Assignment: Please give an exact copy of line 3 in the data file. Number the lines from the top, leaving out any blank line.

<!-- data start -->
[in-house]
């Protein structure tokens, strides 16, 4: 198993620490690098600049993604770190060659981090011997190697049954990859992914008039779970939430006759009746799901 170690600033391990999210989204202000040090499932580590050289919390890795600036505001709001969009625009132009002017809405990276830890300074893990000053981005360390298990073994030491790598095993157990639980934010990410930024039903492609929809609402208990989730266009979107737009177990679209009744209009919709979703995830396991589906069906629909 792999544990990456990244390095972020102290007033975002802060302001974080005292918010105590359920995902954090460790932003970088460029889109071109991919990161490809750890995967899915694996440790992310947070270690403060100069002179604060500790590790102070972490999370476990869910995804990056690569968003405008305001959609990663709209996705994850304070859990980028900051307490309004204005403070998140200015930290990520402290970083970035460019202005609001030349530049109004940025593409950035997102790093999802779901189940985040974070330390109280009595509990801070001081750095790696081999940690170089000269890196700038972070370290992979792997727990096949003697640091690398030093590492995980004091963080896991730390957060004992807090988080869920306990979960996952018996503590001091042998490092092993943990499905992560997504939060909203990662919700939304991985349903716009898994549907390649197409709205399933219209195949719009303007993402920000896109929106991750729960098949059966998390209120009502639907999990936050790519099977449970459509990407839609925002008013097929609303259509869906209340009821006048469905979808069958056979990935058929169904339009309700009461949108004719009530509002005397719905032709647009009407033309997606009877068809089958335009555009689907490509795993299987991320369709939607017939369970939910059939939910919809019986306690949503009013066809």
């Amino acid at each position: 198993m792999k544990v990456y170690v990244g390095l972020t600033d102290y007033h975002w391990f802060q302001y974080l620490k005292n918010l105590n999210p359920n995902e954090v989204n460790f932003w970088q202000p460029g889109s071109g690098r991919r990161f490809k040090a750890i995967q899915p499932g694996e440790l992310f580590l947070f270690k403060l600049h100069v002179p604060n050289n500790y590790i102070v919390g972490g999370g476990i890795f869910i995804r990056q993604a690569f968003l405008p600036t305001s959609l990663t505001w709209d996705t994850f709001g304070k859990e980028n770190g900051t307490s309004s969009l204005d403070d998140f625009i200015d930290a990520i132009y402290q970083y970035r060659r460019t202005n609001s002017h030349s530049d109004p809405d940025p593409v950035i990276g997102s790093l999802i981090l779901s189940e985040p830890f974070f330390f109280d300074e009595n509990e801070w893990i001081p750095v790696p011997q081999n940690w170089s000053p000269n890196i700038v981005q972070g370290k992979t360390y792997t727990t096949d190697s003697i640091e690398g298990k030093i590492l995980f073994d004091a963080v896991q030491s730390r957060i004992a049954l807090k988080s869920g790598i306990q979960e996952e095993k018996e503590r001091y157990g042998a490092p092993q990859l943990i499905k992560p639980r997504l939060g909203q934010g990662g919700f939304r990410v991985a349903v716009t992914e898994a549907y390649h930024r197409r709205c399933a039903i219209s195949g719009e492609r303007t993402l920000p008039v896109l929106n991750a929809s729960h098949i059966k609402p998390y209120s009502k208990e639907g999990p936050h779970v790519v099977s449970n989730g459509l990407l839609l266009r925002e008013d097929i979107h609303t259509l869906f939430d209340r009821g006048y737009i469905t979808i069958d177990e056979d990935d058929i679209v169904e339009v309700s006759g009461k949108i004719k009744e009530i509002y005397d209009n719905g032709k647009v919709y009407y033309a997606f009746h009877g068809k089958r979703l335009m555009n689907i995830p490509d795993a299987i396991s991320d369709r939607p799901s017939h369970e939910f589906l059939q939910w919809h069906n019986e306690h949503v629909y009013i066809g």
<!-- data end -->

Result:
């Amino acid at each position: 198993m792999k544990v990456y170690v990244g390095l972020t600033d102290y007033h975002w391990f802060q302001y974080l620490k005292n918010l105590n999210p359920n995902e954090v989204n460790f932003w970088q202000p460029g889109s071109g690098r991919r990161f490809k040090a750890i995967q899915p499932g694996e440790l992310f580590l947070f270690k403060l600049h100069v002179p604060n050289n500790y590790i102070v919390g972490g999370g476990i890795f869910i995804r990056q993604a690569f968003l405008p600036t305001s959609l990663t505001w709209d996705t994850f709001g304070k859990e980028n770190g900051t307490s309004s969009l204005d403070d998140f625009i200015d930290a990520i132009y402290q970083y970035r060659r460019t202005n609001s002017h030349s530049d109004p809405d940025p593409v950035i990276g997102s790093l999802i981090l779901s189940e985040p830890f974070f330390f109280d300074e009595n509990e801070w893990i001081p750095v790696p011997q081999n940690w170089s000053p000269n890196i700038v981005q972070g370290k992979t360390y792997t727990t096949d190697s003697i640091e690398g298990k030093i590492l995980f073994d004091a963080v896991q030491s730390r957060i004992a049954l807090k988080s869920g790598i306990q979960e996952e095993k018996e503590r001091y157990g042998a490092p092993q990859l943990i499905k992560p639980r997504l939060g909203q934010g990662g919700f939304r990410v991985a349903v716009t992914e898994a549907y390649h930024r197409r709205c399933a039903i219209s195949g719009e492609r303007t993402l920000p008039v896109l929106n991750a929809s729960h098949i059966k609402p998390y209120s009502k208990e639907g999990p936050h779970v790519v099977s449970n989730g459509l990407l839609l266009r925002e008013d097929i979107h609303t259509l869906f939430d209340r009821g006048y737009i469905t979808i069958d177990e056979d990935d058929i679209v169904e339009v309700s006759g009461k949108i004719k009744e009530i509002y005397d209009n719905g032709k647009v919709y009407y033309a997606f009746h009877g068809k089958r979703l335009m555009n689907i995830p490509d795993a299987i396991s991320d369709r939607p799901s017939h369970e939910f589906l059939q939910w919809h069906n019986e306690h949503v629909y009013i066809g």